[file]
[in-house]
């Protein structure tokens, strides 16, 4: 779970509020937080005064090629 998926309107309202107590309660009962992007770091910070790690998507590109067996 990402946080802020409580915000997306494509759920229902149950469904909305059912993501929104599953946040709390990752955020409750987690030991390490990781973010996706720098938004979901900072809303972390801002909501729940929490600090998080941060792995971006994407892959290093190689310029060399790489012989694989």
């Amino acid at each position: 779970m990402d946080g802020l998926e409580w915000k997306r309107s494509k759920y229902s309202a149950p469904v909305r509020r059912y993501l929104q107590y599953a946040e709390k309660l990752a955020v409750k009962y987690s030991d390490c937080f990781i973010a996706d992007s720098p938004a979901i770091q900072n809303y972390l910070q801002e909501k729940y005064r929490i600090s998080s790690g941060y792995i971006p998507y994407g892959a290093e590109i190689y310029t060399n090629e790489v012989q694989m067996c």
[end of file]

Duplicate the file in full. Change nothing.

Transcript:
[in-house]
């Protein structure tokens, strides 16, 4: 779970509020937080005064090629 998926309107309202107590309660009962992007770091910070790690998507590109067996 990402946080802020409580915000997306494509759920229902149950469904909305059912993501929104599953946040709390990752955020409750987690030991390490990781973010996706720098938004979901900072809303972390801002909501729940929490600090998080941060792995971006994407892959290093190689310029060399790489012989694989």
């Amino acid at each position: 779970m990402d946080g802020l998926e409580w915000k997306r309107s494509k759920y229902s309202a149950p469904v909305r509020r059912y993501l929104q107590y599953a946040e709390k309660l990752a955020v409750k009962y987690s030991d390490c937080f990781i973010a996706d992007s720098p938004a979901i770091q900072n809303y972390l910070q801002e909501k729940y005064r929490i600090s998080s790690g941060y792995i971006p998507y994407g892959a290093e590109i190689y310029t060399n090629e790489v012989q694989m067996c």